Its good to feel like you can actually still do it, Dunn said. Anytime you square one up, its good. It doesnt matter when it is I come into spring training getting ready for April 1, not March 5. The competitor in you wants to do really good, but you cant expect to do really good when youre kinda getting back into it. Every day Im working, just trying to get ready for opening day and a long season.

Dunns manager was a bit relieved, however.

He needs that for his confidence, Guillen said. Hes swinging the bat pretty good. Hell start swinging the bat better. He swung well in Tucson. I dont worry about him but he needs to take the monkey off his back and relax a bit.

The slugger himself was more tickled by Cody Ross in right field. In the fourth inning, Dunn smashed a single so hard that Ross would have stood a good chance of throwing Dunn out at first. Dunn acknowledged as much, yelling at Ross and making a throwing gesture as he crossed first.

Thats Cody, Dunn laughed.When he was with the Florida Marlins, he would act like hes firing to first every time. So I threw my gum at him.

Brett Ballantini is CSNChicago.com's White Sox Insider. Follow him @CSNChi_Beatnik on Twitter for up-to-the-minute White Sox information.

What White Sox 'fireman' Anthony Swarzak has done to increase trade value

What White Sox 'fireman' Anthony Swarzak has done to increase trade value

KANSAS CITY, Mo. — Anthony Swarzak held a high-leverage audition for a potential contender on Sunday long before the Kansas City Royals walked off the White Sox.

The nonroster invitee to big league camp continued a stellar campaign as he took over in a critical spot midgame and helped the White Sox escape with the lead. The White Sox bullpen ultimately relinquished the lead and Brandon Moss sent them to their ninth straight loss — Kansas City won 5-4 — with an RBI double in the ninth inning.

But Swarzak continues to thrive in the opportunities handed to him and could make for an interesting trade chip before the July 31 nonwaiver trade deadline.

“He’s been excellent,” White Sox manager Rick Renteria said. “He’s become for us, with (Nate Jones) going down and (Jake Petricka) going down he’s actually become a fireman. He’s come in in some of the highest-leverage situations we could possibly get. And then we use him for multiple innings.”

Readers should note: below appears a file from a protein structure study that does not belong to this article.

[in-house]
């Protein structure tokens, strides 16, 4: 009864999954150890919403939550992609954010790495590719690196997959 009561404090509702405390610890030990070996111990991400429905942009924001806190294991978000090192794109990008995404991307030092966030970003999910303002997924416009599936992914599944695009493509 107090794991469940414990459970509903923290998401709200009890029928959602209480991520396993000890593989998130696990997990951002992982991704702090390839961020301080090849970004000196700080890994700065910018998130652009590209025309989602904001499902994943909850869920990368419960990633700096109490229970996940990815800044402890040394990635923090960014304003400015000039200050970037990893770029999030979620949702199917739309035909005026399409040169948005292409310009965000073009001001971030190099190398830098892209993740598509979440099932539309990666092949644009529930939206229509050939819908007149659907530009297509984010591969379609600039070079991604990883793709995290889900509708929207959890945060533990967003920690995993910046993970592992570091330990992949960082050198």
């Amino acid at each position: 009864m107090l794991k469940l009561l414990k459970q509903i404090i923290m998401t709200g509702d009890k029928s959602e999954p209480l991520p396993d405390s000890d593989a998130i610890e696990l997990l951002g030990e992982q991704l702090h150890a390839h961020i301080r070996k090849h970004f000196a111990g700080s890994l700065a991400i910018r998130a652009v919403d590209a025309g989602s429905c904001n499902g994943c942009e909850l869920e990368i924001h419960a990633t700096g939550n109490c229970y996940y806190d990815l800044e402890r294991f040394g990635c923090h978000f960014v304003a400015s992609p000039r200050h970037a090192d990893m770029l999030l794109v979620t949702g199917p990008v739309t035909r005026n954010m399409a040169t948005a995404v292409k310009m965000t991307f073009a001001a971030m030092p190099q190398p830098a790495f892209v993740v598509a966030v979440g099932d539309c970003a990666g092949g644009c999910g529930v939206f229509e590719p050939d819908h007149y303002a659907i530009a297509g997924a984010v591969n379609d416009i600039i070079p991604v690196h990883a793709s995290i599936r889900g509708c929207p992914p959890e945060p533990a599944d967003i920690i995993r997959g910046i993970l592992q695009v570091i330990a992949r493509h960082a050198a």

A free agent after the season, Swarzak has 50 strikeouts and a 2.30 ERA in 47 innings for the White Sox this season. He also has only allowed nine of 33 inherited runners to score (27.2 percent), including two on Sunday. The American League average for inherited runners scoring entering Sunday was 30 percent, according to baseball-reference.com.

All this has come in a season where Swarzak went to camp with the White Sox with no certainty of making the 25-man roster. The right-hander not only thrived in camp, he came out strong in April with 19 2/3 scoreless innings to start the season. Combined with early injuries to Jones and Zach Putnam, Swarzak’s performance helped him climb the totem pole in the White Sox bullpen from the outset. His stature has grown even more of late with the injury to Petricka as well as the trades of Tommy Kahnle and David Robertson.

“As far personal expectations, I’m right where I want to be,” Swarzak said. “More to accomplish for this year, absolutely. But I like what I’ve done so far and I like the opportunity that I have to accomplish even more.

“That’s the situation we all work so hard. That’s the situation we want and it’s why we all work so hard in the offseason in general is for situations like that.”

Swarzak took over for starter Derek Holland in the fifth inning with the White Sox ahead 4-3 and runners on the corners. He threw three straight sliders to Jorge Bonifacio and struck him out to strand the pair.

“It was huge, what he did coming in right there,” Holland said.